We have decided to shake things up by travelling to another location daily so we can cram more stuff in to this already gargantuan trip, so I haven’t had a huge amount of time to write. I will fill you in on what we’ve been doing over the last few days, but thought I’d start with where we are now, so until then…Greetings from Kodaikanal! The city on top of the hill.
Yesterday was our first real ‘if we don’t get on the connecting bus we may not find another one for an uncomfortably long period of time’ experience. So we left Trichy after some morning temple viewing, uncertain as to exactly how the day would pan out, somehow found a bus to Dindigul, and sat on it for 2.5-hours feeling kind of worried about the next phase of the trip.
We stayed up late the night before figuring out how we’d do the Trichy-Kodaikanal-Mumbai-Kanyakumari journey, and it seemed like the logical option do it in that order, given the accessibility of transport from one place to another, but we’d read loads of different things about how to get to Kodaikanal so we just kind of left and hoped for the best. After getting off at Dindigul bus depot, we raced around asking various conductors where our bus left from, vaguely worried they’d laugh and say something like ‘you can’t get to Kodaikanal from here’, but they were very helpful and pointed to an already moving bus.
From the many hours of bus travel I’ve done over the last week, I’ve learned that stopping the bus for passengers is more of an irritating formality, so we jumped on that moving bus and continued on to Kodaikanal with a driver who was itching to kamikaze in to pretty much anything. We were swerving to the right hand side of the road around auto rickshaws, motorcycles, vans, trucks, buses, leaving interestingly small gaps between us and the oncoming traffic, and speeding up wherever possible until we got to the mountains where the bus refused to go beyond about 50km/h up the windy hills, so it took about 3.5-hours in total.
It’s been so hot over the last week that I didn’t even consider it might be cold at the hill station. As we ventured further up the hill, as the sun began to set and air got colder, it became pretty clear the people around me were suffering. There were people in giant coats, scarves, and beanies, wringing their hands together for warmth. Growing up on a set of mountains myself, I thought it was kind of funny. I mean it’s cold, but not that cold. It’s like The Blue Mountains in springtime. So we finally reached the top and got a taxi to our hotel: Hotel Mount View, the land mold and mildew. Now that place was cold. It was awful. So, so awful. We also hadn’t eaten since breakfast and I’m fairly sure that made it worse. I knelt on the bed and my leg was damp. There was one thin blanket.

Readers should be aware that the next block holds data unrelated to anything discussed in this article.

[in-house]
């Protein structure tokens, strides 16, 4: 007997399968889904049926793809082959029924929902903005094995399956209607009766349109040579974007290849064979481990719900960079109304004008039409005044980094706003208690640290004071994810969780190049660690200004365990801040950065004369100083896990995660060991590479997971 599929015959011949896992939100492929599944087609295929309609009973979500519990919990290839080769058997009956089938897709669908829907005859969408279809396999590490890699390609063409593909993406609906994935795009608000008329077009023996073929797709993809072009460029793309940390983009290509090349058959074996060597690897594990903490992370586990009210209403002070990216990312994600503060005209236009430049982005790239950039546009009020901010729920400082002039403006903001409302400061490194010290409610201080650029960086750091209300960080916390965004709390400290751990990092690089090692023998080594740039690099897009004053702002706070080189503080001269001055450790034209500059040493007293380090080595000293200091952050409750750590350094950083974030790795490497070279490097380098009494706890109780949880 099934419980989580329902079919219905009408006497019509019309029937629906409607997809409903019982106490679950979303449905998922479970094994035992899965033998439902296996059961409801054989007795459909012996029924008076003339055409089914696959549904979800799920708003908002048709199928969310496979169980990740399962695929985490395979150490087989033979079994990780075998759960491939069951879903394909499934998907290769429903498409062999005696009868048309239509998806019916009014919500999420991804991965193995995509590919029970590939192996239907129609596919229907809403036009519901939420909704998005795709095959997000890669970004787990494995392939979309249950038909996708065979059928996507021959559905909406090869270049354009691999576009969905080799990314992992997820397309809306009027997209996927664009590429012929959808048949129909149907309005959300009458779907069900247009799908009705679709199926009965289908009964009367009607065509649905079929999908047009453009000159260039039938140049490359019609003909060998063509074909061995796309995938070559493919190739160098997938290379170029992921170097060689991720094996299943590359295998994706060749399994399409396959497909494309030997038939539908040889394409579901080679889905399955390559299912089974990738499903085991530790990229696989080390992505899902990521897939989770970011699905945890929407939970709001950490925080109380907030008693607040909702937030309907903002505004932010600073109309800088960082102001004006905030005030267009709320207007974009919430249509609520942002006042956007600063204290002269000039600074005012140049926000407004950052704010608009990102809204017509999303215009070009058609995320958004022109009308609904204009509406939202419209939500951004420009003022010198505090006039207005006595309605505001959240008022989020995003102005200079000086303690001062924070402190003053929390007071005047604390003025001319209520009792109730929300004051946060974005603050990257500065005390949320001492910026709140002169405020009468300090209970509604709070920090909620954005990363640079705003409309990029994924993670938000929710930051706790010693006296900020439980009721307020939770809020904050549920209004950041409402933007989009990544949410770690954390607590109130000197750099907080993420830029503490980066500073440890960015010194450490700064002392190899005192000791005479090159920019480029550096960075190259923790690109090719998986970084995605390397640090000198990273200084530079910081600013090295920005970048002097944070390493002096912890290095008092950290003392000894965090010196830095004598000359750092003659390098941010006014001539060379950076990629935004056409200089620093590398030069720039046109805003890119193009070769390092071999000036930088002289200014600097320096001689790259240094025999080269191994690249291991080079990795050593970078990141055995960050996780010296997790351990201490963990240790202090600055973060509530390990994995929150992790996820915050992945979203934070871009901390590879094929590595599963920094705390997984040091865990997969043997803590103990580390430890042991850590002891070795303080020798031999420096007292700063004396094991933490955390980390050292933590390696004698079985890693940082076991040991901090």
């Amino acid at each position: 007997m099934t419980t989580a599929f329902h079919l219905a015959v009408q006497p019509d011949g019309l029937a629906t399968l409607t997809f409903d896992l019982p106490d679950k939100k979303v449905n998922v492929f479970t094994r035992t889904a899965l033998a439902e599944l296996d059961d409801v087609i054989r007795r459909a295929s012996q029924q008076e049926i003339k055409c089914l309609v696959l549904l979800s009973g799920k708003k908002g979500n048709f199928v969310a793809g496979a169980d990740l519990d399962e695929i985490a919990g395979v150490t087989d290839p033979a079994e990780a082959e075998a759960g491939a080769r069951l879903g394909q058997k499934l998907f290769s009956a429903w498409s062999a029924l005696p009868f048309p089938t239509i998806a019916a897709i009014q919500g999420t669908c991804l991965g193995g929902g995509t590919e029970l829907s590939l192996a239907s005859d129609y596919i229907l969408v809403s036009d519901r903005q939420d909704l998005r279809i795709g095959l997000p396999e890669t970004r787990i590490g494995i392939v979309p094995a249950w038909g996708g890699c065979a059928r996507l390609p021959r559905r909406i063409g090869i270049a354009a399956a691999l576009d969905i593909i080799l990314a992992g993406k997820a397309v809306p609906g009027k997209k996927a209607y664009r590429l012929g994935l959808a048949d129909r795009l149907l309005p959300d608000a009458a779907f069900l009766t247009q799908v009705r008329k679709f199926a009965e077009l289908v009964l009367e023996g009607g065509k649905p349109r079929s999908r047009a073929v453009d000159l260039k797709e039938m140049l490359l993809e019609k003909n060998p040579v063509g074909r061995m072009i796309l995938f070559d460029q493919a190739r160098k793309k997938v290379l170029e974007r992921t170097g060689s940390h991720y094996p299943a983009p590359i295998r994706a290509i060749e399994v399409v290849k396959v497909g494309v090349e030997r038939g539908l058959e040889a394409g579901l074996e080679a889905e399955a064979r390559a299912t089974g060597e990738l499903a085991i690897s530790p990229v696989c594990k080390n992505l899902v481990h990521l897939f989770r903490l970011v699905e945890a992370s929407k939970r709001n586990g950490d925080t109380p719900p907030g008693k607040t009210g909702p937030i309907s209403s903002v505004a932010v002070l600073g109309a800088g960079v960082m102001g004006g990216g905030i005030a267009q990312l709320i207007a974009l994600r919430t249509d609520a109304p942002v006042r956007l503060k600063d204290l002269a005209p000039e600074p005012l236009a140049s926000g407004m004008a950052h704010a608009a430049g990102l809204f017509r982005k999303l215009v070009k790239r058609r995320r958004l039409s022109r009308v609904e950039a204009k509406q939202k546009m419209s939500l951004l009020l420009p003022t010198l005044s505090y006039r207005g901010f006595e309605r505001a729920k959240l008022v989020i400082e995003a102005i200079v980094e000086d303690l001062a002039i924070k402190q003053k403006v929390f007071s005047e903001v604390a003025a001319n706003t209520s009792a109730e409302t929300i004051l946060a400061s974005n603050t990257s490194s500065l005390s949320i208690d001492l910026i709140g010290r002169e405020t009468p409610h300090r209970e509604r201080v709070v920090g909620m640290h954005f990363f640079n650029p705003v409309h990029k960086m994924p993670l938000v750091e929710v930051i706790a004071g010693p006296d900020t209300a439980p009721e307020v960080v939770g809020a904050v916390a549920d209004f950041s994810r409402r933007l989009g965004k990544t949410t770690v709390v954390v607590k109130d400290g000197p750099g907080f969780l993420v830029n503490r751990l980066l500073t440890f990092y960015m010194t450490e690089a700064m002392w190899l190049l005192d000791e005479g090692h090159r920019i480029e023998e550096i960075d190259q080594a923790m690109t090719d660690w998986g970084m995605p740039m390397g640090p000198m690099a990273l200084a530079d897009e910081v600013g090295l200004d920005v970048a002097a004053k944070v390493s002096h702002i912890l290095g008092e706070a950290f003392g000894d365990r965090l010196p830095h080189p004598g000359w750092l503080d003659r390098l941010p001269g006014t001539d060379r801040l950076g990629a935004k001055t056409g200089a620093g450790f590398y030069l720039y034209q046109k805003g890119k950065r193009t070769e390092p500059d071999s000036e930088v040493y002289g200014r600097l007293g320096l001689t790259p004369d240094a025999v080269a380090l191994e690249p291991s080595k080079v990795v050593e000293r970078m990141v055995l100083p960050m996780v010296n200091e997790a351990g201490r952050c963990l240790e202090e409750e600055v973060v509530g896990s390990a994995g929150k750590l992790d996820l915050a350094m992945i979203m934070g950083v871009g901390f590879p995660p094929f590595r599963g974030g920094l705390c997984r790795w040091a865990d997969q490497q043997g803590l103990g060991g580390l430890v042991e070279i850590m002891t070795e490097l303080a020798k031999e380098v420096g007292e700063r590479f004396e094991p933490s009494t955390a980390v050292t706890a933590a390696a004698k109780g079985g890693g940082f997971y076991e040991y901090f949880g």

Chris (being highly allergic to mold) started coughing and choking fiercely. We grabbed the owner and pointed out the sheet of mold under the bed and tried to explain how Chris would have difficulty breathing because of it, and he said things like ‘all the rooms are the same’ and ‘it will not affect you’. So we left and ended up in the Hilltop Hotel – where they have big doonas, coffee making facilities in the room, cable TV, giant windows and heating. It’ expensive, but I’m so comfortable it should be illegal.
It’s now morning one of Kodaikanal, so much exploring will be done later today. The air reminds us of home – crisp and clear, but Indians don’t really do serenity. Chris was imagining something like the Blue Mountains (our hometown in Australia) or some old British town where there’d be cottages with big views, fire places – somewhere honking your horn amid such insatiable peace would warrant a scolding.
I was under no illusions.
They’ve basically tried to cram an entire city on to a mountain. Honking your horn every two-minutes to alert people of your existence is still very much a thing, the cars still have Nokia 3315-style music built in that automatically plays when reversing to alert everyone to the fact that you’re reversing, and people are still burning their rubbish everywhere like they seem to do everywhere. I’m yet to find a place that doesn’t smell like burning plastic.